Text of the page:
Action for Brain Injury Week comes with sobering statistics

headway gen picTo promote Action for Brain Injury Week (May 18-24), the charity Headway has for the first time put together a complete picture of the number of brain injuries sustained in the UK – and it makes for grim reading.

Using hospital admissions statistics, Headway has compiled the first dataset on all ABI-related hospital admissions in the UK. The figures highlight a concerning growth in the number of people sustaining injuries to the brain each year.

The statistics reveal that the number of people admitted to a UK hospital with an acquired brain injury (ABI) related diagnosis has increased by 10% since 2005-06. The figures also show that female head injury admissions have risen 24% since 2005-6.

ABI is a term used for any injury to the brain sustained since birth, excluding neurodegenerative conditions such as multiple sclerosis and motor neurone disease. By far the most common forms of ABI are traumatic brain injury (TBI) and stroke. Other causes include brain tumour, meningitis, aneurysm, haemorrhage, encephalitis, anoxia, and many others.

There are a staggering 250 recognised neurological conditions and in many cases the disability is unseen, which means victims are often misunderstood, misdiagnosed, unsupported and isolated.

Dianne Yates, Partner and Head of Serious and Catastrophic Injury for Birchall Blackburn Law, says: “The results confirm that brain injuries are very common and a growing public health concern. Headway’s report is a warning that the future health and social care for people with brain injury conditions is totally inadequate.

“What makes Headway’s report even more worrying is that we don’t know what the next round of welfare cuts will be following the election. There is a good chance services that support brain injury victims in the community will be affected at a time when the number of UK people with an ABI is increasing. It reinforces the fact that we badly need amazing charities like Headway and that they need our support.”

Headway says that over the past five years in particular, it has seen a dramatic increase in demand for its services on a national and local level. Calls to the charity’s UK-wide nurse-led helpline increased by 60% between 2010 and 2014, with approximately 70% of the enquiries received coming from people directly affected by brain injury. Headway’s local groups and branches are also experiencing an increase in demand for support. Many are struggling to meet this demand against the backdrop of reduced funding.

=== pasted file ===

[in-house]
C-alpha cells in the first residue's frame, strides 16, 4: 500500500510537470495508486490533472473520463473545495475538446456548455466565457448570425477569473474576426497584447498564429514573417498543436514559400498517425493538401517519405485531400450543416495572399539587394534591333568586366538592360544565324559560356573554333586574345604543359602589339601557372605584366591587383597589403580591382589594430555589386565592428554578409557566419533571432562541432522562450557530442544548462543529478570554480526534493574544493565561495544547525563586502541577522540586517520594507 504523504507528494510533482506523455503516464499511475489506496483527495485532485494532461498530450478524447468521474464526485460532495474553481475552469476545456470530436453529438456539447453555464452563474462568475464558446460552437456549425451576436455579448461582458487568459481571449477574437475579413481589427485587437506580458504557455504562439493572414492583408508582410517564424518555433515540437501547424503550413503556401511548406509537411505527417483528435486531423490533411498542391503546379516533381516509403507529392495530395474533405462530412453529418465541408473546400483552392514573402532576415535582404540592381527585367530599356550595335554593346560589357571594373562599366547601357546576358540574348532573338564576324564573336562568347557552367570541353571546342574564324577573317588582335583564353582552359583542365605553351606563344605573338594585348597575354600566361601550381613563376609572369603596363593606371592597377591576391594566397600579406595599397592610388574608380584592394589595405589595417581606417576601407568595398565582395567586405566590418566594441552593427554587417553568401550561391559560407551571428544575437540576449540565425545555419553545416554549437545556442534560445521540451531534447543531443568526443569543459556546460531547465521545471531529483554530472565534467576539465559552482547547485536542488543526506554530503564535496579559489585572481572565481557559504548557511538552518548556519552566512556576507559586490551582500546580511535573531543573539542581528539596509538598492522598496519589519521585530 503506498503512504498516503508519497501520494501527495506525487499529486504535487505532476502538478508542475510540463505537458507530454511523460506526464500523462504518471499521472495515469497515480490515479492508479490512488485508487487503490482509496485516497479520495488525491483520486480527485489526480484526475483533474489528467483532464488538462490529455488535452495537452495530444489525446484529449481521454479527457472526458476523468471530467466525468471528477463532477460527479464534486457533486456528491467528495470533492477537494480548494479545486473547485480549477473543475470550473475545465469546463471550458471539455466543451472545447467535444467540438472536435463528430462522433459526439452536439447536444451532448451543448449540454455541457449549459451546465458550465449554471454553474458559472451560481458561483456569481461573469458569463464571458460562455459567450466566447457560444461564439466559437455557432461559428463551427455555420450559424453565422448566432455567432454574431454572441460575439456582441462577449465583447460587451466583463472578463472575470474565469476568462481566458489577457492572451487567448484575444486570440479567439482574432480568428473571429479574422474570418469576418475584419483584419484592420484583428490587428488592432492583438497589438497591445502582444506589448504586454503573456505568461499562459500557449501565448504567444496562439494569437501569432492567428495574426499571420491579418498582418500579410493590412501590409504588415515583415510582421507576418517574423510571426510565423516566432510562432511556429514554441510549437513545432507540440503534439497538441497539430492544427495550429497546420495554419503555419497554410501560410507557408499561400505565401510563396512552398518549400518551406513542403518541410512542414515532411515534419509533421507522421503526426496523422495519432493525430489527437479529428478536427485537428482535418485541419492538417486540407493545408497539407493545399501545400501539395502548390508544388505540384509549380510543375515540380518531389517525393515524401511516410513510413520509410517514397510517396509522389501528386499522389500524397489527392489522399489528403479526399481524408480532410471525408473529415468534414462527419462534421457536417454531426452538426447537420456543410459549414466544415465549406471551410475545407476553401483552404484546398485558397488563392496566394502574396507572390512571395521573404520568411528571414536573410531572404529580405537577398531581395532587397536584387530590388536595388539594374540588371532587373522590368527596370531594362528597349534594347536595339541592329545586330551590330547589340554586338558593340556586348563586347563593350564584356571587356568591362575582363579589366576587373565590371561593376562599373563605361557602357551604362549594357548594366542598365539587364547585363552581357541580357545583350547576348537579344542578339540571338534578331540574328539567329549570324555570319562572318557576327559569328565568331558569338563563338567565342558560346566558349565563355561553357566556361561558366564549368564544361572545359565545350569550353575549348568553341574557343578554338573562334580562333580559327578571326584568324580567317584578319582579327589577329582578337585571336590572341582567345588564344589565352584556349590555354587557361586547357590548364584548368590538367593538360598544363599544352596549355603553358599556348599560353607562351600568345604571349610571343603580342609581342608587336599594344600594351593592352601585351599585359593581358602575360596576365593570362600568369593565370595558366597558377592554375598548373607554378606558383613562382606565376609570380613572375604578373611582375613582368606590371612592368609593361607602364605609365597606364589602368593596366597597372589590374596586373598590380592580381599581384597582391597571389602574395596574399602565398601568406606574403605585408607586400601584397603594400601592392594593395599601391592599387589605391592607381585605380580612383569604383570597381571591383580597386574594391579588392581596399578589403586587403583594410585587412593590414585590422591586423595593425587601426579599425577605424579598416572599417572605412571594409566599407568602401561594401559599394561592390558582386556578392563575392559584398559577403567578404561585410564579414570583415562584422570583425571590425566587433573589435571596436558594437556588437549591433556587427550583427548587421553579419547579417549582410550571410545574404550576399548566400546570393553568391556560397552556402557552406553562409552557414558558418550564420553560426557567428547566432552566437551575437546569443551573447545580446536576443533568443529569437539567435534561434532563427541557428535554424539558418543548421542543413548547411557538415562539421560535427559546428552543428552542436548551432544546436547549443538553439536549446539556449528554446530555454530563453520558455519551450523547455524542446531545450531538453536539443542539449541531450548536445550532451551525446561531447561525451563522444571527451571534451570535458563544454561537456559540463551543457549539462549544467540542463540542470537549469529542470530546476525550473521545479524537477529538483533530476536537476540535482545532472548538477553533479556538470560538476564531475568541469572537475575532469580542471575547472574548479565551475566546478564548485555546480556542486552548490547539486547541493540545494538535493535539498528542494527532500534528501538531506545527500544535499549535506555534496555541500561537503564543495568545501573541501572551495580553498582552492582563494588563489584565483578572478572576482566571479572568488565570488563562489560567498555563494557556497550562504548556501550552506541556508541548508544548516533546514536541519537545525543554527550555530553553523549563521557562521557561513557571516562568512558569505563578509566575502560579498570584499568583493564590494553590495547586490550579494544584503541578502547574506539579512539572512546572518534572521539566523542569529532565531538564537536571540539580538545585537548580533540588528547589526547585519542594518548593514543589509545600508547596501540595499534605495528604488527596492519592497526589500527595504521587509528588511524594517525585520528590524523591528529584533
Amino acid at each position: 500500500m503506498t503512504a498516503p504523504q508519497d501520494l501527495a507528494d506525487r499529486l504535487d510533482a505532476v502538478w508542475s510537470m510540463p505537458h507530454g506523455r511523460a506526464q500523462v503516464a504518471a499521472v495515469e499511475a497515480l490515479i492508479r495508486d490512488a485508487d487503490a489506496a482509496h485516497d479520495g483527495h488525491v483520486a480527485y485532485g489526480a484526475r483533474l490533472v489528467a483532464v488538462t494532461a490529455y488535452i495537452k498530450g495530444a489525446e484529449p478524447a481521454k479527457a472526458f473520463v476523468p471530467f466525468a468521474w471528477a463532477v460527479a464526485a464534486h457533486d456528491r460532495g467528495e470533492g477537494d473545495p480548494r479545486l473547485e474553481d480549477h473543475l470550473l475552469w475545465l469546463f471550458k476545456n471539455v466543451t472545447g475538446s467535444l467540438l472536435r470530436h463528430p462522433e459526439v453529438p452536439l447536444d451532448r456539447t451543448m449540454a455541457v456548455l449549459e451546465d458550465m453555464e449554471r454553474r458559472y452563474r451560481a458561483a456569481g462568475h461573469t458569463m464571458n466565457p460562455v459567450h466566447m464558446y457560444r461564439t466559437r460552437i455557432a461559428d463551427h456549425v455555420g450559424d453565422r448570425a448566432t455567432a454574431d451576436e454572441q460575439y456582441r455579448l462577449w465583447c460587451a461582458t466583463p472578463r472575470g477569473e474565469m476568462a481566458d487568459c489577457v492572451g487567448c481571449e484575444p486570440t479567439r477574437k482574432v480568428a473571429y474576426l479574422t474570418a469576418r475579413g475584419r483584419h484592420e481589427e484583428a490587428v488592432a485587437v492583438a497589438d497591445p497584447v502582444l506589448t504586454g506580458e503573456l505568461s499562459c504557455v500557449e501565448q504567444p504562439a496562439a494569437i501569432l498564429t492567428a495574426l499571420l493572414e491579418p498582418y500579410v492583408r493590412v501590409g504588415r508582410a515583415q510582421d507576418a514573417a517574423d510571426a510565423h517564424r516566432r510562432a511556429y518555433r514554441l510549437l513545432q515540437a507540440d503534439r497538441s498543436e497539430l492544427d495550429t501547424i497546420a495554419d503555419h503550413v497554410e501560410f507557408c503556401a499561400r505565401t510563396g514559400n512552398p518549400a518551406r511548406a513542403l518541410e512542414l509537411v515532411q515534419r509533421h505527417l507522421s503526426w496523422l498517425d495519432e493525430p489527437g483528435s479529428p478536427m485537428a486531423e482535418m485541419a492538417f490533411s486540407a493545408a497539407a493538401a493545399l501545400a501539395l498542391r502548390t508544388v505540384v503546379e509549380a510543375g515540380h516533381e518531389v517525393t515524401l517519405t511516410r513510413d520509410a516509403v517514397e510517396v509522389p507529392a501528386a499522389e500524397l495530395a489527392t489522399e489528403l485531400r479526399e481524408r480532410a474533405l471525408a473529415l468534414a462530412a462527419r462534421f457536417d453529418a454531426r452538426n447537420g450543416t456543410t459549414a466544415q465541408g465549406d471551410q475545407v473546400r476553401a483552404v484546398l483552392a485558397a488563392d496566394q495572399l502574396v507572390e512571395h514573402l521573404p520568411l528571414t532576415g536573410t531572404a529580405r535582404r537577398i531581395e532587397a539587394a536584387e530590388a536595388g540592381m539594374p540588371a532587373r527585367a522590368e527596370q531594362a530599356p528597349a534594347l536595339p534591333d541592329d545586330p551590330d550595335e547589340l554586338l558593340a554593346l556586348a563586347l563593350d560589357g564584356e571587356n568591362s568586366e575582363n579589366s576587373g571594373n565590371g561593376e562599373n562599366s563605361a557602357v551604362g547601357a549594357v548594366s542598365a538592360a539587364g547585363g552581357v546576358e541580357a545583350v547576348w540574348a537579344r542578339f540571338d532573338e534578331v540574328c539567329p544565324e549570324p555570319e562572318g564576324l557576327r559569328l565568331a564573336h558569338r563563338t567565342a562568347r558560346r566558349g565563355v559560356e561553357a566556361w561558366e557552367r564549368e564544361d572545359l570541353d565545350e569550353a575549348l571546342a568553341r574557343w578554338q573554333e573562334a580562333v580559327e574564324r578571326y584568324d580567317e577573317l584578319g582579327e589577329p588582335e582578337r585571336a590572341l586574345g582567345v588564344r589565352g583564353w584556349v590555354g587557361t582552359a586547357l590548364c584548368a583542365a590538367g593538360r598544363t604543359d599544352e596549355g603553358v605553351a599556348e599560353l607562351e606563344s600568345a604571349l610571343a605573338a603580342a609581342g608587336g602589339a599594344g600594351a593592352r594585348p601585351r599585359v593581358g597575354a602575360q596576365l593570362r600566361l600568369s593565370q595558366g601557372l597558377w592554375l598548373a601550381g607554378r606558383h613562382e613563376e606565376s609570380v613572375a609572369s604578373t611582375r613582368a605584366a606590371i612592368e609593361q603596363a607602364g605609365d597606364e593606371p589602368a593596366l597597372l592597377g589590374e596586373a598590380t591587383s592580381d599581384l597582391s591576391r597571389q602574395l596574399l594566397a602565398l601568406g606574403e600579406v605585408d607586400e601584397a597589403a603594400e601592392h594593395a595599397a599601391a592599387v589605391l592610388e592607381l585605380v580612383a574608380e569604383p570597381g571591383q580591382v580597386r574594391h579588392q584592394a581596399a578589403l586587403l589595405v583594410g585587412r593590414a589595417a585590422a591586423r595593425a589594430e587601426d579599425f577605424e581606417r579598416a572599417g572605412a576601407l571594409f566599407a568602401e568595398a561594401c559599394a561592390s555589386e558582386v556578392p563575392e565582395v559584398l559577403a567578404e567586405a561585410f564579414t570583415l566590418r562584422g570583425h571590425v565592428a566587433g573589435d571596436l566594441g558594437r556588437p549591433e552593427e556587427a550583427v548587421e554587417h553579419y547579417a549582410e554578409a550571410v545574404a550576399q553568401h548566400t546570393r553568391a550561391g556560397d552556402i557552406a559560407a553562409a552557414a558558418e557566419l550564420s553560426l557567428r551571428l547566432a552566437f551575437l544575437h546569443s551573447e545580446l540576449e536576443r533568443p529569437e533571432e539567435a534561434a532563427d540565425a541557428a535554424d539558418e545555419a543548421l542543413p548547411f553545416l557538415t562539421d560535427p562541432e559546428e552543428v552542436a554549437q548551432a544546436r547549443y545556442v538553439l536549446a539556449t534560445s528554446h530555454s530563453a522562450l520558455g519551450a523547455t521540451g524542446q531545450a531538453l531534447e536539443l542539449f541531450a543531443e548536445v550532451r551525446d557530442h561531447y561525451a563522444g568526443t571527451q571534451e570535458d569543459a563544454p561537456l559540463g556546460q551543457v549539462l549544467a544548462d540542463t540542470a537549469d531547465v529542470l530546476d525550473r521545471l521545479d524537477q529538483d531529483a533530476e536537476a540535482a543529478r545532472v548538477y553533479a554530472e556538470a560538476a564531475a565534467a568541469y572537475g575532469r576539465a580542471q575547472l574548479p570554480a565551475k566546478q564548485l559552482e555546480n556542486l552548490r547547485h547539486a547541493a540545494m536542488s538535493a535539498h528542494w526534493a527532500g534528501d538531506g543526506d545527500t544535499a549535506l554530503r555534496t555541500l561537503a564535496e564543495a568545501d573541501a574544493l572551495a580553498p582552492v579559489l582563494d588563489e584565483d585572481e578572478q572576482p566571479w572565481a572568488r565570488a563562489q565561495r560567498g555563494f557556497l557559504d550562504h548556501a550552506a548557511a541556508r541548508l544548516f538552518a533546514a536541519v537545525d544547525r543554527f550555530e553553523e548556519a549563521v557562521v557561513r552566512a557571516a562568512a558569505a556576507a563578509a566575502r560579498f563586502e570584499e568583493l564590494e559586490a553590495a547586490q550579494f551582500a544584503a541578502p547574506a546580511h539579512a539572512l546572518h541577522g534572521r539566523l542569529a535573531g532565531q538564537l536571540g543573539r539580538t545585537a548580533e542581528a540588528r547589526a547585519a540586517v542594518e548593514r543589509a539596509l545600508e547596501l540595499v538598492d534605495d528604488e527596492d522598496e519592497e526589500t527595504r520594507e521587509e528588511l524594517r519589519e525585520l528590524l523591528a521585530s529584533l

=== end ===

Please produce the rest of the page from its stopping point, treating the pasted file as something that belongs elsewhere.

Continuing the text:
Headway’s study builds on a report by Professor Alan Tennant that examined head injury incidence in England over two years. The current research has analysed all ABI across the entire UK over a 14 year period since the start of the century. Professor Tennant’s 2005 study fed into the National Service Framework for Long term (Neurological) Conditions and he is widely regarded as the leading brain injury epidemiology expert in this country.

Professor Tennant, Emeritus Professor of Rehabilitation Studies, University of Leeds, says: “Headway’s work does provide the clearest picture to date of the pool of people who require support, from short-term advice and information, to long-term inpatient rehabilitation. It also provides up-to-date evidence with which to approach commissioners, and to request funding for rehabilitation and support services in areas of the greatest need. I sincerely hope that this excellent research receives the attention it warrants in order to contribute to an improvement in future service provision.”

Headway’s key findings are:

– There were 348,934 UK admissions to hospital with acquired brain injury in 2013-14. That is 566 admissions per 100,000 of the population.

– ABI admissions in the UK have increased by 10% since 2005-6.

– There were approximately 956 ABI admissions per day to UK hospitals in 2013-14 – or one every 90 seconds.

headway_infographic smll– In 2013-14, there were 162,544 admissions for head injury. That equates to 445 every day, or one every three minutes.

– Men are 1.6 times more likely than women to be admitted for head injury. However, female head injury admissions have risen 24% since 2005-6.

– In 2013-14, there were 130,551 UK admissions for stroke. That is an increase of 9% since 2005-6 and equates to one every four minutes.

Using Action for Brain Injury Week and the research data, the hope is to increase the public’s awareness of the wide range of conditions and causes of acquired brain injury, enable people to see that brain injury is more common that most realise, and emphasise the need for national and local brain injury services to be given the resources they need in order to help those affected.

People can get directly involved in Action for Brain Injury Week through Headway’s Hats4Headway Day this Friday May 22. Simply wear a hat to work, school or around the home, and make a donation to Headway. For more information visit www.abiweek.org or call 0808 800 2244.

Further reading:

Headway brain injury statistics

Headway 2014 study: A ticking time bomb: The false economy of cuts to brain injury services